How safe is it to hold frogs and toads?

There are all kinds of myths and urban legends surrounding the harms of human contact with frogs, toads, and the likes of such. These supposed “harms” range from the possible health effects to humans, as well as to the amphibians themselves. But how many of them are actually true, and for the ones that don’t quite make the cut, where the hell did those ideas come from in the first place? Is there any truth to them?

For starters, the most common fear about amphibians, toads specifically, is that they give you warts. The means of which they’re transferred to us have been described as anywhere from touching a toad, to outright kissing a frog! Well, according to dermatologist Jerry Litt, frogs and toads do not carry the wart virus, because rather, it is exclusively a human virus. Specifically, Jeff Benson, M.D. says that warts are actually cased by what’s known as human papillomavirus (HPV), which is a skin cell infection. He also says that the only known carriers of HPV are us humans. However, Litt warns that the wart-like bumps we see on toads, specifically behind the ears, aren’t completely safe, and can cause harms in many other ways, as these glands are meant for infecting and irritating the mouths of predators with poison. The assumption that these wart-like glands were actually warts, combined with the fear that touching warts will transmit the virus (only true in some cases) is what lead people to believe that touching a warty toad would make them warty. Additionally, frogs can also transfer bacteria and diseases to humans that could be fatal if you were not to use a strong antibacterial soap after making contact with them. So while you may not get warts from touching amphibians, you should always make sure your hands are clean afterwards, because they can be harmful.

A common fear of holding amphibians, for the sake of the creatures themselves, is that by holding them, you’ll harm them… In some way. As a matter of fact, there are all kinds of myths that circulate about how you can kill a frog just by holding it, but some of these myths are combinations of assumptions with actual dangers for the creature. While you may not cause a frog psychological damage that’ll make it commit suicide after being held, you could cause it to dislocate a leg, making it helpless and sentenced to death upon release. When you hold a frog too tight, aside from the obvious effects of squeezing it until it literally bursts, it may start kicking in order to escape. This vigorous kicking is what tends to cause dislocations and other injuries for the frog. Of course, many people simply believe that something you do by picking them up causes them so much stress that they stop moving for whatever reason and are left to die, but this is not the case. However, the danger is still there for those inexperienced in handling amphibians! Just maybe not for the reason you think.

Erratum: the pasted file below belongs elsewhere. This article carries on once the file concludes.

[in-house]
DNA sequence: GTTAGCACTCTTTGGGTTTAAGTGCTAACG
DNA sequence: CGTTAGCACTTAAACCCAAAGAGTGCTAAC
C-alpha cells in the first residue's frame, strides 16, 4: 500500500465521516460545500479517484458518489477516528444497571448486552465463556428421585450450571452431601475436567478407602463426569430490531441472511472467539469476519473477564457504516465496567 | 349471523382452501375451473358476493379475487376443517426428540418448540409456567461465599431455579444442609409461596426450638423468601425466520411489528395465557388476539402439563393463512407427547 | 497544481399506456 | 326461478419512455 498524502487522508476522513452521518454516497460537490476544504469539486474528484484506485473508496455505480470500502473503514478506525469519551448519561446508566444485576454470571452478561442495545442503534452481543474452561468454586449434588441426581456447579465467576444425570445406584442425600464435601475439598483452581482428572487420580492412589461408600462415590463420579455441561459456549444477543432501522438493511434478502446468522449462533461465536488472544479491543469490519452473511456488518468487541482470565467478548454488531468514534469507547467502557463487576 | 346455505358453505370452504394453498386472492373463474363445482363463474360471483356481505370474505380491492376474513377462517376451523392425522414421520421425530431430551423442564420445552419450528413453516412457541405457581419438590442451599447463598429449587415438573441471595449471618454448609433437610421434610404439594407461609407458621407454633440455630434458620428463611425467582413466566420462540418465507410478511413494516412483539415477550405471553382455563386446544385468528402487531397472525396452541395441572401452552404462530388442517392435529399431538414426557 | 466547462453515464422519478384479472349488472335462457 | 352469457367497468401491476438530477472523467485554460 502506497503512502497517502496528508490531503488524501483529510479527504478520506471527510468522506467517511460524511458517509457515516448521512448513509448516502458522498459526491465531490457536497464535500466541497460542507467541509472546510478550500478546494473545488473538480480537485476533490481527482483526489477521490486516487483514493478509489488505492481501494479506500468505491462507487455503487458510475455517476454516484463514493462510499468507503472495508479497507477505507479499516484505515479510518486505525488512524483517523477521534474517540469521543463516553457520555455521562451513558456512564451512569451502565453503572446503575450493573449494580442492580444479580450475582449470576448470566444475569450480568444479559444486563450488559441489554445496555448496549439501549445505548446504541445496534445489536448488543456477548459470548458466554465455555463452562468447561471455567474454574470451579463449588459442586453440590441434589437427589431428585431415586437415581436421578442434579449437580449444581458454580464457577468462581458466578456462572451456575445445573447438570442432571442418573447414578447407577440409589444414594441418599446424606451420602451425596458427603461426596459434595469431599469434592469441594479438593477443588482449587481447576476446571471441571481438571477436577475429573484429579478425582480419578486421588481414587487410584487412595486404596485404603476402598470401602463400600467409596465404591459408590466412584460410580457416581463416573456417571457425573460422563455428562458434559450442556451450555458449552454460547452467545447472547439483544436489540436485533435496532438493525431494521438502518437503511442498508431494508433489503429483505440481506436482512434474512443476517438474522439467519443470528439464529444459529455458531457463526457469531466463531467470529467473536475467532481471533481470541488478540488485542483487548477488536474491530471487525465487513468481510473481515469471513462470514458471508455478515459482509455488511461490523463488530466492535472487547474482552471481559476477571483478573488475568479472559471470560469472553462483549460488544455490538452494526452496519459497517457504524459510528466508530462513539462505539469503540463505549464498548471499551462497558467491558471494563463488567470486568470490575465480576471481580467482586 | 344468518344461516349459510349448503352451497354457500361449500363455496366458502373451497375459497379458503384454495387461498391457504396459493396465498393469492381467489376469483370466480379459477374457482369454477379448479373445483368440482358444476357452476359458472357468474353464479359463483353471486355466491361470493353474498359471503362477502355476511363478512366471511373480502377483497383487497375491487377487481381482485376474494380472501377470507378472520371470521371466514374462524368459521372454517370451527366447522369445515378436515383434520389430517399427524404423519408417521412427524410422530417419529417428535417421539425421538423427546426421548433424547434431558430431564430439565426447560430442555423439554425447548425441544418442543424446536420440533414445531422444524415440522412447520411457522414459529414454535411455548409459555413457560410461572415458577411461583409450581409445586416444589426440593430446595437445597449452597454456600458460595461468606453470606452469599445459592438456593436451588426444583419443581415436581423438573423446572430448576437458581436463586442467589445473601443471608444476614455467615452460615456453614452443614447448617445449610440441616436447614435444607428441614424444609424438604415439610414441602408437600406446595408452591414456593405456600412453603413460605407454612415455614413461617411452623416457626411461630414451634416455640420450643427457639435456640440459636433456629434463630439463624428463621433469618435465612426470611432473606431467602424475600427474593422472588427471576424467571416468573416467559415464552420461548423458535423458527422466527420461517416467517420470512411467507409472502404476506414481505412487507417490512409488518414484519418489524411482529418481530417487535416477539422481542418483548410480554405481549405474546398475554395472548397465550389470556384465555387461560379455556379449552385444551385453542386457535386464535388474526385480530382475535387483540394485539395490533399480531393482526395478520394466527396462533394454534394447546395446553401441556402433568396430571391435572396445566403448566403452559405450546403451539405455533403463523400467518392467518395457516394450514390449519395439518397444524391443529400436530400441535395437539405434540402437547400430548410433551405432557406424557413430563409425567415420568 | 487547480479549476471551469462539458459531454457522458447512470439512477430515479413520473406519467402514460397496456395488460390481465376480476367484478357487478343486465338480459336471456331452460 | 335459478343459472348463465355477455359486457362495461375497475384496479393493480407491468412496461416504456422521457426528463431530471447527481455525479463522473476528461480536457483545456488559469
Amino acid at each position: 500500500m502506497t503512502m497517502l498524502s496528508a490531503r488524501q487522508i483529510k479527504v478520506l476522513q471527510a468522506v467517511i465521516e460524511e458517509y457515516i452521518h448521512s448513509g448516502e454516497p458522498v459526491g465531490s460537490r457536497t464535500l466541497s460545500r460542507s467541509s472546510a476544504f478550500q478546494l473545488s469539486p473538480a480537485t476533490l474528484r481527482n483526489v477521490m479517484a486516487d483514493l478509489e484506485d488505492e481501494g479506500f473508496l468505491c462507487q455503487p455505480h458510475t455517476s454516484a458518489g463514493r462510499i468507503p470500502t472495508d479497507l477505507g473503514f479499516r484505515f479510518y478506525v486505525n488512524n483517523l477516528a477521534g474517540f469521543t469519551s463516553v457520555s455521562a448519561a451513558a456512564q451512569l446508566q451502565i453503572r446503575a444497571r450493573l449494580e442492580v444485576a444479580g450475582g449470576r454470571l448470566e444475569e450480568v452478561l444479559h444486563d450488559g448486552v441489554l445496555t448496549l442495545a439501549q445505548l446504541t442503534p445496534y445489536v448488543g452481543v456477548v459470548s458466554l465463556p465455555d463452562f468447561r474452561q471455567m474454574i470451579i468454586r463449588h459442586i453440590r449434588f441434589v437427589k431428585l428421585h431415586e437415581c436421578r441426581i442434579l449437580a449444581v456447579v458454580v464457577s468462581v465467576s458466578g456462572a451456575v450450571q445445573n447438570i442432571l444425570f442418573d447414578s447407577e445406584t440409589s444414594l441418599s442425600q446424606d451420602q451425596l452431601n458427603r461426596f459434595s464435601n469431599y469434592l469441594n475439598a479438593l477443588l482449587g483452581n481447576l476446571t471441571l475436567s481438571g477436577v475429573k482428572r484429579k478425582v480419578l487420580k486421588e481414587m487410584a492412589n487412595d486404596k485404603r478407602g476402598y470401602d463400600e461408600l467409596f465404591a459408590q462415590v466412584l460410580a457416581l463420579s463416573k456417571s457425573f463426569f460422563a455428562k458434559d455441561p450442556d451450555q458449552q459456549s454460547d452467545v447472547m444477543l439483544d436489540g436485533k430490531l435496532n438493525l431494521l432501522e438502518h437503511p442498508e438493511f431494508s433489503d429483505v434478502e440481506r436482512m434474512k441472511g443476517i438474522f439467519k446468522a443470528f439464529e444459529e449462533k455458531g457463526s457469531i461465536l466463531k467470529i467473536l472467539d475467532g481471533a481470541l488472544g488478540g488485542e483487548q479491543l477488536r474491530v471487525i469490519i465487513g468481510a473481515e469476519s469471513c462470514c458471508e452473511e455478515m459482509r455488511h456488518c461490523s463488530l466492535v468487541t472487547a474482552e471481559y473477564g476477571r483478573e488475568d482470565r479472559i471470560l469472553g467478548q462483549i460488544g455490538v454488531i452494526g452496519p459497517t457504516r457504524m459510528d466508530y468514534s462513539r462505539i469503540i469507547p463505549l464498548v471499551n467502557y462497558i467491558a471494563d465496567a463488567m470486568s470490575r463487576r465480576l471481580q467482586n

Finally, avoid any form of oral contact with amphibians. Contrary to the belief that kissing a frog will turn him into a prince, it won’t, and it might even give you salmonella. The myth obviously comes from popular fairy tales and children’s books, but believe it or not, that doesn’t add any truth to it. All in all, do not try this at home. Or anywhere, really.
So if you’re confident in your ability to hold an amphibian without breaking its legs or failing to fight the temptation to get intimate, you shouldn’t worry about holding most common (and nonpoisonous, of course) frogs, as long as you keep your hands clean!

Jeff Benson, M.D.

One thought on “How safe is it to hold frogs and toads?

  1. Jeffrey Sherman

    Well, I didn’t necessarily expect to learn so much about frogs today. Jokes aside, I found your post to both very informative and enlightening. I personally thought that handling frogs had the potential to give you warts, and did not know one has to be so careful when handling a frog. However, I did in fact know not to kiss a frog, mainly because it’s unsanitary and uncomfortable.

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